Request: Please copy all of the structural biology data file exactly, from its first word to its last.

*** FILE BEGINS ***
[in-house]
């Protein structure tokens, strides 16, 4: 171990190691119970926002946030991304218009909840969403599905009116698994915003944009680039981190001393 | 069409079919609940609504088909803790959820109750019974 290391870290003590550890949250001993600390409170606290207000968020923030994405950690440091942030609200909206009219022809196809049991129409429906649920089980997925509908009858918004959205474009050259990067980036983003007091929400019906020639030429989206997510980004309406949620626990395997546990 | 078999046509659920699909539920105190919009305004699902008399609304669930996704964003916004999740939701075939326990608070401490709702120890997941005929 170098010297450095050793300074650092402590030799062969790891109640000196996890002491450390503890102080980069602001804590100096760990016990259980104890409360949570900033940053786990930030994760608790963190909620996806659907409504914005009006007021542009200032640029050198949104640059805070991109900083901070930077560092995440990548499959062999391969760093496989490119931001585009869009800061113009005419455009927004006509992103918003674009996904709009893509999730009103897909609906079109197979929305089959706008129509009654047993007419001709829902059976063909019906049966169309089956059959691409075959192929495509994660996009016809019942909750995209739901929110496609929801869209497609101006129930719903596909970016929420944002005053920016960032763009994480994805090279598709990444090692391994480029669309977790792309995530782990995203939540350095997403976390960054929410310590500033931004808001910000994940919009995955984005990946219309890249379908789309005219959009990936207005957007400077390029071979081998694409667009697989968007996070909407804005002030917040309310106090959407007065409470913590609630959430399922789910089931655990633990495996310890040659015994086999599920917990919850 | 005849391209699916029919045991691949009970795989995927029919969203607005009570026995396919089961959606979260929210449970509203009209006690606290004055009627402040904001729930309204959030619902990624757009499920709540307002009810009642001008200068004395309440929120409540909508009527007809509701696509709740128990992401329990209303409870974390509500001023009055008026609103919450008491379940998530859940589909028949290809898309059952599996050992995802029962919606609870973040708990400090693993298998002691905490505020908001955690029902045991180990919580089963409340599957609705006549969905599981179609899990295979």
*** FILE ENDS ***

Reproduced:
[in-house]
């Protein structure tokens, strides 16, 4: 171990190691119970926002946030991304218009909840969403599905009116698994915003944009680039981190001393 | 069409079919609940609504088909803790959820109750019974 290391870290003590550890949250001993600390409170606290207000968020923030994405950690440091942030609200909206009219022809196809049991129409429906649920089980997925509908009858918004959205474009050259990067980036983003007091929400019906020639030429989206997510980004309406949620626990395997546990 | 078999046509659920699909539920105190919009305004699902008399609304669930996704964003916004999740939701075939326990608070401490709702120890997941005929 170098010297450095050793300074650092402590030799062969790891109640000196996890002491450390503890102080980069602001804590100096760990016990259980104890409360949570900033940053786990930030994760608790963190909620996806659907409504914005009006007021542009200032640029050198949104640059805070991109900083901070930077560092995440990548499959062999391969760093496989490119931001585009869009800061113009005419455009927004006509992103918003674009996904709009893509999730009103897909609906079109197979929305089959706008129509009654047993007419001709829902059976063909019906049966169309089956059959691409075959192929495509994660996009016809019942909750995209739901929110496609929801869209497609101006129930719903596909970016929420944002005053920016960032763009994480994805090279598709990444090692391994480029669309977790792309995530782990995203939540350095997403976390960054929410310590500033931004808001910000994940919009995955984005990946219309890249379908789309005219959009990936207005957007400077390029071979081998694409667009697989968007996070909407804005002030917040309310106090959407007065409470913590609630959430399922789910089931655990633990495996310890040659015994086999599920917990919850 | 005849391209699916029919045991691949009970795989995927029919969203607005009570026995396919089961959606979260929210449970509203009209006690606290004055009627402040904001729930309204959030619902990624757009499920709540307002009810009642001008200068004395309440929120409540909508009527007809509701696509709740128990992401329990209303409870974390509500001023009055008026609103919450008491379940998530859940589909028949290809898309059952599996050992995802029962919606609870973040708990400090693993298998002691905490505020908001955690029902045991180990919580089963409340599957609705006549969905599981179609899990295979």